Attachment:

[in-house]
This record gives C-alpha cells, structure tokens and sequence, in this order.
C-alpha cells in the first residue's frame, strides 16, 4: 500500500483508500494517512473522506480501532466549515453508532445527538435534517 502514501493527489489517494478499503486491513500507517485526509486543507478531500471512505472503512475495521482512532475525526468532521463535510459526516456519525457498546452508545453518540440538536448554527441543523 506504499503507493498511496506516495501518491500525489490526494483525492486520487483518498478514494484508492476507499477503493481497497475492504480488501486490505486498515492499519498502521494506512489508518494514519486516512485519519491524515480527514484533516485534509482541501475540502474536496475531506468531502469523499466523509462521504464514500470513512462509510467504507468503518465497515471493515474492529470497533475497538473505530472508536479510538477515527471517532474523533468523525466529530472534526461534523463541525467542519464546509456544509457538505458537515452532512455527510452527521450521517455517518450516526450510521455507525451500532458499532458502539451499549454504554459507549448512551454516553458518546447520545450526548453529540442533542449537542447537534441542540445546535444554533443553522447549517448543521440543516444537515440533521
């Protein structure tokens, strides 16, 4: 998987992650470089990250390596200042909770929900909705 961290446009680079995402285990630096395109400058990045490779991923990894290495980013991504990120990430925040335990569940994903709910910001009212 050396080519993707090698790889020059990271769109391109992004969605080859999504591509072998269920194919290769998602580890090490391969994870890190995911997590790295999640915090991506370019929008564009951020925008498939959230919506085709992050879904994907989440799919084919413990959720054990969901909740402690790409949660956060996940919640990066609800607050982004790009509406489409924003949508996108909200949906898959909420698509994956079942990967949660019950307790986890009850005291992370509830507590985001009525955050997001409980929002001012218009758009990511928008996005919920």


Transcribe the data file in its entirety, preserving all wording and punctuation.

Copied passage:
[in-house]
This record gives C-alpha cells, structure tokens and sequence, in this order.
C-alpha cells in the first residue's frame, strides 16, 4: 500500500483508500494517512473522506480501532466549515453508532445527538435534517 502514501493527489489517494478499503486491513500507517485526509486543507478531500471512505472503512475495521482512532475525526468532521463535510459526516456519525457498546452508545453518540440538536448554527441543523 506504499503507493498511496506516495501518491500525489490526494483525492486520487483518498478514494484508492476507499477503493481497497475492504480488501486490505486498515492499519498502521494506512489508518494514519486516512485519519491524515480527514484533516485534509482541501475540502474536496475531506468531502469523499466523509462521504464514500470513512462509510467504507468503518465497515471493515474492529470497533475497538473505530472508536479510538477515527471517532474523533468523525466529530472534526461534523463541525467542519464546509456544509457538505458537515452532512455527510452527521450521517455517518450516526450510521455507525451500532458499532458502539451499549454504554459507549448512551454516553458518546447520545450526548453529540442533542449537542447537534441542540445546535444554533443553522447549517448543521440543516444537515440533521
């Protein structure tokens, strides 16, 4: 998987992650470089990250390596200042909770929900909705 961290446009680079995402285990630096395109400058990045490779991923990894290495980013991504990120990430925040335990569940994903709910910001009212 050396080519993707090698790889020059990271769109391109992004969605080859999504591509072998269920194919290769998602580890090490391969994870890190995911997590790295999640915090991506370019929008564009951020925008498939959230919506085709992050879904994907989440799919084919413990959720054990969901909740402690790409949660956060996940919640990066609800607050982004790009509406489409924003949508996108909200949906898959909420698509994956079942990967949660019950307790986890009850005291992370509830507590985001009525955050997001409980929002001012218009758009990511928008996005919920």